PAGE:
Science and the city

Jennifer Dimambro - director, buildings London, Arup

Architecture, design and location are helping define the UK’s path in scientific research says Jennifer DiMambro.

As part of a drive to boost the attractiveness of scientific research facilities, science is moving more and more towards our cities. Buildings that would once have been located on the edge of a city or on a campus, set back from busy streets, are now being positioned in vibrant, urban neighbourhoods. Notwithstanding the aesthetic appeal and 21st Century engineering designs, these new facilities also reach new heights in terms of technical innovation.

"As we have observed in the hi-tech sector, with the formation of industry hubs such as Silicon Valley and Tech City, being in close proximity to peers can be hugely beneficial."

Set to open in September this year, the Crick Institute, situated in the prestigious St Pancras area, will become Europe’s largest biomedical research centre, housing 1,500 scientists working on disease diagnosis, prevention and treatments for conditions including cancer, malaria and influenza.

Positioned amid a cluster of academic, scientific and medical organisations, the facility’s location is viewed as critical to its success in attracting the best research talent and establishing the institute as a world-respected medical destination. As we have observed in the hi-tech sector, with the formation of industry hubs such as Silicon Valley and Tech City, being in close proximity to peers can be hugely beneficial. The opportunity this affords for the cross-pollination of ideas is a huge draw for ambitious individuals, who would like to work in an environment that will nurture their skills.  

In addition, the nearby St Pancras International and King's Cross railway stations provide excellent local, national and international transport links for visitors and guest lecturers. The institute has also worked closely with Camden Council to agree a package of benefits for the local community, including a facility, called the Living Centre, to promote healthier lifestyles.

The Sainsbury Wellcome Centre (SWC) is another prime example of these emerging science facilities – both in terms of location and design innovation. Based on the corner of Charlotte Street in central London, the building sits at the heart of the University College London campus, in close proximity to other scientific facilities and city amenities.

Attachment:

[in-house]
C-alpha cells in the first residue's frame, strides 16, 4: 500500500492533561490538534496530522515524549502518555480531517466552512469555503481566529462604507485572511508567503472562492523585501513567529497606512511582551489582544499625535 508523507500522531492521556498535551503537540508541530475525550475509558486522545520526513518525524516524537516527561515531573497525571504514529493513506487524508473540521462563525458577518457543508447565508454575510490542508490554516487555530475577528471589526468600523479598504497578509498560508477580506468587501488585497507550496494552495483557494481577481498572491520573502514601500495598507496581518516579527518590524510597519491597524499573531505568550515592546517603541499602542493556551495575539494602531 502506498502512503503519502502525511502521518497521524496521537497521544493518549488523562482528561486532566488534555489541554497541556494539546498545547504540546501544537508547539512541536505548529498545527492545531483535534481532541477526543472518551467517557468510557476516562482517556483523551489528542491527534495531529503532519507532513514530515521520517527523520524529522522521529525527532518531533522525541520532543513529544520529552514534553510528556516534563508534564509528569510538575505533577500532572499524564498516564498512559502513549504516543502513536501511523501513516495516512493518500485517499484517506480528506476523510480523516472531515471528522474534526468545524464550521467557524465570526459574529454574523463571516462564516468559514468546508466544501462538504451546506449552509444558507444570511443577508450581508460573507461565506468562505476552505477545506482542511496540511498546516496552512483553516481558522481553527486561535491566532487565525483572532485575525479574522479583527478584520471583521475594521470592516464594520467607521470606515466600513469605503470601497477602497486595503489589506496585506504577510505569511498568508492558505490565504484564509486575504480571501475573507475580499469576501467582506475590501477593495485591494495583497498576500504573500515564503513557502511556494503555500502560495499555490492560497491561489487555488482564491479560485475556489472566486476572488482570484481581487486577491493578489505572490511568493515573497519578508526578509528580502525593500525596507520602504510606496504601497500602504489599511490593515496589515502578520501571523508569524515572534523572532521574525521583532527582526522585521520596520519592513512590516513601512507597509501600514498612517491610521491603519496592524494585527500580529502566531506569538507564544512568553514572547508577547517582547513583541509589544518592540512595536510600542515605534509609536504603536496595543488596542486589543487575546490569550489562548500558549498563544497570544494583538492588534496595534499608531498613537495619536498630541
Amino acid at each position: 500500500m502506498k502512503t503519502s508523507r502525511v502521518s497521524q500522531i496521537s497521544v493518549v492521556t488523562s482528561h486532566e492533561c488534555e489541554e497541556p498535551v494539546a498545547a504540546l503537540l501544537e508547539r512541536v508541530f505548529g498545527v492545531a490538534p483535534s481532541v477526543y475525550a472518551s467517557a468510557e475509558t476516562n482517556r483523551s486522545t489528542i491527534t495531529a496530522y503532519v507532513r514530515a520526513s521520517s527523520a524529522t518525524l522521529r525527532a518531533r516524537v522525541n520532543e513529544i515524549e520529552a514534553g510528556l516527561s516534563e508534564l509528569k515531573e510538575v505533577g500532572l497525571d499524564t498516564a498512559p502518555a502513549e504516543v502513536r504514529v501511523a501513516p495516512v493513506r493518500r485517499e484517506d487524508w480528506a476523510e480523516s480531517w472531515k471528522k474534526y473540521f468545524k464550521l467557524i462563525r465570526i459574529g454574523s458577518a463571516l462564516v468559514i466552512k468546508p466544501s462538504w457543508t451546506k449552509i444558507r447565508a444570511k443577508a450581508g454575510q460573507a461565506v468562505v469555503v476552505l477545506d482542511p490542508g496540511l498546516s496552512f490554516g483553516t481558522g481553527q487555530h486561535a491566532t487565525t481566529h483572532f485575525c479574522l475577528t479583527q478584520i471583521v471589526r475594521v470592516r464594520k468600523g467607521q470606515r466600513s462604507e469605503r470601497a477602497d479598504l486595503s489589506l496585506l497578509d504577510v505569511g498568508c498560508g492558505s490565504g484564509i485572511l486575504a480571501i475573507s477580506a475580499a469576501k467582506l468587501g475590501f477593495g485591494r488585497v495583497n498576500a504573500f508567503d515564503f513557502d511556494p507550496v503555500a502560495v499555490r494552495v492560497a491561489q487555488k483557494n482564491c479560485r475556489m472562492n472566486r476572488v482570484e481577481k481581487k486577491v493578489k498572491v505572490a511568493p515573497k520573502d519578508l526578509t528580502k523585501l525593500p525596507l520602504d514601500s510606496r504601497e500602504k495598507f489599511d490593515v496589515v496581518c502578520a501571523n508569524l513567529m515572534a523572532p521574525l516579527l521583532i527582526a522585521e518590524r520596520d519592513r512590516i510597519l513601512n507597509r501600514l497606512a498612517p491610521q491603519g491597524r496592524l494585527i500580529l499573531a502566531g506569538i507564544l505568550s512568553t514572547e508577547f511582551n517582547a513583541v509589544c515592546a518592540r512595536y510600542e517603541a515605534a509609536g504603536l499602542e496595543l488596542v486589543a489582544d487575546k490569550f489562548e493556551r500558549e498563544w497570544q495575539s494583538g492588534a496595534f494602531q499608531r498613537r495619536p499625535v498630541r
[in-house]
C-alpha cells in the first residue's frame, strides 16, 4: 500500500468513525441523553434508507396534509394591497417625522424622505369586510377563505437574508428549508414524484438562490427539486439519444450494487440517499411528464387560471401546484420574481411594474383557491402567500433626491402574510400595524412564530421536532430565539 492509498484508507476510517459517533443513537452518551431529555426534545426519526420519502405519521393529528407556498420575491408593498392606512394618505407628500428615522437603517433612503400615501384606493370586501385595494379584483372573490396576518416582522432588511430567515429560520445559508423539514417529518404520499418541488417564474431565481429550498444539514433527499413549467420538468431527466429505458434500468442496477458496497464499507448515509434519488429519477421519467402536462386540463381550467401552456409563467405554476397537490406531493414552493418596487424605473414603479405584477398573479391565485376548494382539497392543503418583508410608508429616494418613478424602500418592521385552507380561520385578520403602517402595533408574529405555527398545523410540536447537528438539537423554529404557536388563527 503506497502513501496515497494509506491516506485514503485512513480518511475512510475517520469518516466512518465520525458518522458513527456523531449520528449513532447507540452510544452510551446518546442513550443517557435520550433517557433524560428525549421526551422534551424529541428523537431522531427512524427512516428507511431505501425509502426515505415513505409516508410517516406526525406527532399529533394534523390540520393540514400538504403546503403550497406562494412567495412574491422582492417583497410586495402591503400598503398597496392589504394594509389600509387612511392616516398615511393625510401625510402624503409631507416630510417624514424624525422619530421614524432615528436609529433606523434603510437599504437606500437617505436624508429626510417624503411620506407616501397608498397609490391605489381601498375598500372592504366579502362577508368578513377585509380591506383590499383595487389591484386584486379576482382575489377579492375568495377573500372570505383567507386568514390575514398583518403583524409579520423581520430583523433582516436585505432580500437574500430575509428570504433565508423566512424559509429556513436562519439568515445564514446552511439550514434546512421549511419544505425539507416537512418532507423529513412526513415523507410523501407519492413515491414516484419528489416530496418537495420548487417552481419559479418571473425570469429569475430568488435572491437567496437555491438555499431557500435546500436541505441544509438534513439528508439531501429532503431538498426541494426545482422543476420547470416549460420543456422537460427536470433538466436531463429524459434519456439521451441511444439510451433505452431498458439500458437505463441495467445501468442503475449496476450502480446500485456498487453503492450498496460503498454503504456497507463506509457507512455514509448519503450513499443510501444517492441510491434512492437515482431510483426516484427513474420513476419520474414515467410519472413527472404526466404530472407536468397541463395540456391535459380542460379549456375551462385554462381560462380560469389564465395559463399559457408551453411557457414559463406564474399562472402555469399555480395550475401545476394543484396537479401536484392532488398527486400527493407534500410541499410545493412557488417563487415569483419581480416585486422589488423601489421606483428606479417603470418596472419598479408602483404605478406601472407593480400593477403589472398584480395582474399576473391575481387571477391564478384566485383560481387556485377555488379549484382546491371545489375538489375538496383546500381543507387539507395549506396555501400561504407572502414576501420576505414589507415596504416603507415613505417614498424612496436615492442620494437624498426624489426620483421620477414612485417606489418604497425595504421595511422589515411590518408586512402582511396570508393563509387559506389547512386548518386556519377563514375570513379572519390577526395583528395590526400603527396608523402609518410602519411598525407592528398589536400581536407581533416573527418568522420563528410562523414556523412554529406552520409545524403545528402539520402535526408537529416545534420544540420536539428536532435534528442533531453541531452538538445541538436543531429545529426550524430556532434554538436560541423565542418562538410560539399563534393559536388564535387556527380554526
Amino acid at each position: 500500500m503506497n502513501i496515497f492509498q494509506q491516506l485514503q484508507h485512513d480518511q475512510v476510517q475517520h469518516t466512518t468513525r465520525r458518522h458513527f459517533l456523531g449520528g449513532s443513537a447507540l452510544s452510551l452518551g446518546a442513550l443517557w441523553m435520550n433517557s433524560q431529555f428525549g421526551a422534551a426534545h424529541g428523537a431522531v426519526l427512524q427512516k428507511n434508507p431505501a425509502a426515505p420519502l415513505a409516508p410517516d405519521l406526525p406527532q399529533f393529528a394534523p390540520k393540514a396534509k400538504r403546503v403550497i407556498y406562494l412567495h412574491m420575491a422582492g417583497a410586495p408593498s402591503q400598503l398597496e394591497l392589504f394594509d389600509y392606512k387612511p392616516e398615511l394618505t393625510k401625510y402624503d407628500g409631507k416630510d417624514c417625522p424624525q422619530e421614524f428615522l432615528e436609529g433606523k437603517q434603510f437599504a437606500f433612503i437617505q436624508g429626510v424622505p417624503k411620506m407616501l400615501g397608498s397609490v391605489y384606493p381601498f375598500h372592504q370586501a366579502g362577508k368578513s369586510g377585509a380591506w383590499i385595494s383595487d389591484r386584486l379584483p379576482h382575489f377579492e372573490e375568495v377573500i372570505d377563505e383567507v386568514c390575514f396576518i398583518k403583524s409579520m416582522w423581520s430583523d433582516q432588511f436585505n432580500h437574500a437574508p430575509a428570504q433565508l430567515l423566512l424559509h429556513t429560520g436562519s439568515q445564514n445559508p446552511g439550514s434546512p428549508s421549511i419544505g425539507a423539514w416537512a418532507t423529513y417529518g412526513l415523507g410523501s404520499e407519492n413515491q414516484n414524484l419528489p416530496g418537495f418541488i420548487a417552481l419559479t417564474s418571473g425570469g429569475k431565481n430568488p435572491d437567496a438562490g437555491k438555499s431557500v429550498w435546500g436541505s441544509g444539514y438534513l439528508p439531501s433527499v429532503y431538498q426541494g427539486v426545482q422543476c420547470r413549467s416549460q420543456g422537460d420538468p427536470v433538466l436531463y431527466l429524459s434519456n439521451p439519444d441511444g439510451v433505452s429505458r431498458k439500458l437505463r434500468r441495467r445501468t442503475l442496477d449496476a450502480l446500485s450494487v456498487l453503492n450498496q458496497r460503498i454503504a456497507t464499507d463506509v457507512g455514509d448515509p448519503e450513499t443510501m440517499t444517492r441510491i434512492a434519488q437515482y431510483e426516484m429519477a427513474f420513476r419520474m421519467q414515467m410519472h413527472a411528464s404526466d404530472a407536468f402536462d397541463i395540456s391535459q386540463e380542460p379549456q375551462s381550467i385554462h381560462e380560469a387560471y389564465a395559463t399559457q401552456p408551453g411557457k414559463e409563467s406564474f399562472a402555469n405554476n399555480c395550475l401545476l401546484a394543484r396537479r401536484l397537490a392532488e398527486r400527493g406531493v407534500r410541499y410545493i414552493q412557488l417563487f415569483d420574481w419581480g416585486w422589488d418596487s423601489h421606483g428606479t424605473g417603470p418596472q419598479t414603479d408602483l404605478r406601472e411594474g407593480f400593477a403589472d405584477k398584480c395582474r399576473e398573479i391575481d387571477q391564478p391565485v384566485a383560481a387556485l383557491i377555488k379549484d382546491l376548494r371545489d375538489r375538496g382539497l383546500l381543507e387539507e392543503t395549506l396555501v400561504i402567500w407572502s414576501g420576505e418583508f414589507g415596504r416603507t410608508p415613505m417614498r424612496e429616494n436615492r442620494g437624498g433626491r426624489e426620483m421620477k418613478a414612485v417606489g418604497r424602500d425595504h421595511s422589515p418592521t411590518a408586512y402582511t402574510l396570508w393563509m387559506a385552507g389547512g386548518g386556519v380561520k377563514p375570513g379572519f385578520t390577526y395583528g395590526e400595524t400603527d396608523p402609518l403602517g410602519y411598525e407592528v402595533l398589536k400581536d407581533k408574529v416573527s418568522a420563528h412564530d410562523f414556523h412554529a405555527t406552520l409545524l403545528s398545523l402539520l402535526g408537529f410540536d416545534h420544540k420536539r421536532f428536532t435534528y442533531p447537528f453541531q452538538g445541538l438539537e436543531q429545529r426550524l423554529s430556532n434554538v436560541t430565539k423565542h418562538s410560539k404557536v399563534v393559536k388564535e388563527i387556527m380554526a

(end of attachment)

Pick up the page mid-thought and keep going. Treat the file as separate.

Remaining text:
The Sainsbury Laboratory is a 11,000m2 plant science research facility sits within the University of Cambridge’s Botanic Gardens in central Cambridge, and has been designed to house complex scientific research within a building that responds to this environment. The laboratory inspires its 120 researchers by providing an unprecedented level of natural light and proximity to their subject, including daylight from rooflights as well as windows overlooking the Garden.

Like many other new facilities, the new Cancer Centre at Guy's Hospital in London has been designed with longevity in mind. With healthcare evolving at a rapid rate, future-proofing the facility has been a key aspect in its design. The demountable LINAC bunker shielding, for example, allows for this area to be re-designed in the future should less invasive cancer treatment be available. Meanwhile, the flexible building services strategy allows for any floor to be re-fitted, while the adjacent floors remain fully functional.

While all of the medical and research facilities discussed sit in city locations, none of these buildings make the architectural or aesthetic compromises you might expect from a new build in a confined, highly regulated urban area. These spaces encourage researchers to join an institute by providing a more stimulating and inspiring environment once they are working. It is these buildings that will bring science to our cities, and place London and other UK cities on the world research map.

Jennifer DiMambro is  director, Buildings London, Arup

You can read a longer version of this article in the June edition of Infrastructure Intelligence out now.